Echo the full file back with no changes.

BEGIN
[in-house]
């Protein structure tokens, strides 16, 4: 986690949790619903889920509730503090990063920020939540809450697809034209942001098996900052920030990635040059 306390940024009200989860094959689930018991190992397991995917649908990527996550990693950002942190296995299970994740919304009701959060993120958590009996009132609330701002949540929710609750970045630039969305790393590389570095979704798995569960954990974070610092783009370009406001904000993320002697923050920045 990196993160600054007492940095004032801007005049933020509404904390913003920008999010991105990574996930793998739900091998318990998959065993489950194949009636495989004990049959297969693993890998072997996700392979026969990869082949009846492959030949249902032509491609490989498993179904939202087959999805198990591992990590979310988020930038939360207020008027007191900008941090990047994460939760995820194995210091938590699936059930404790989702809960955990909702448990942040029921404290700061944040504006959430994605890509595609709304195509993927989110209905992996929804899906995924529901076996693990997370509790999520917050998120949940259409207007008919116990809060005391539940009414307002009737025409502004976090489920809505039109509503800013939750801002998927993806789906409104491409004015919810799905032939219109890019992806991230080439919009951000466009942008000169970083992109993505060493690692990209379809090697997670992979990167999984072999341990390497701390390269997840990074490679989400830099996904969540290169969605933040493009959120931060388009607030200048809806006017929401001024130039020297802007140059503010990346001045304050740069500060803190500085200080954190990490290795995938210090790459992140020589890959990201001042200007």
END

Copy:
[in-house]
């Protein structure tokens, strides 16, 4: 986690949790619903889920509730503090990063920020939540809450697809034209942001098996900052920030990635040059 306390940024009200989860094959689930018991190992397991995917649908990527996550990693950002942190296995299970994740919304009701959060993120958590009996009132609330701002949540929710609750970045630039969305790393590389570095979704798995569960954990974070610092783009370009406001904000993320002697923050920045 990196993160600054007492940095004032801007005049933020509404904390913003920008999010991105990574996930793998739900091998318990998959065993489950194949009636495989004990049959297969693993890998072997996700392979026969990869082949009846492959030949249902032509491609490989498993179904939202087959999805198990591992990590979310988020930038939360207020008027007191900008941090990047994460939760995820194995210091938590699936059930404790989702809960955990909702448990942040029921404290700061944040504006959430994605890509595609709304195509993927989110209905992996929804899906995924529901076996693990997370509790999520917050998120949940259409207007008919116990809060005391539940009414307002009737025409502004976090489920809505039109509503800013939750801002998927993806789906409104491409004015919810799905032939219109890019992806991230080439919009951000466009942008000169970083992109993505060493690692990209379809090697997670992979990167999984072999341990390497701390390269997840990074490679989400830099996904969540290169969605933040493009959120931060388009607030200048809806006017929401001024130039020297802007140059503010990346001045304050740069500060803190500085200080954190990490290795995938210090790459992140020589890959990201001042200007």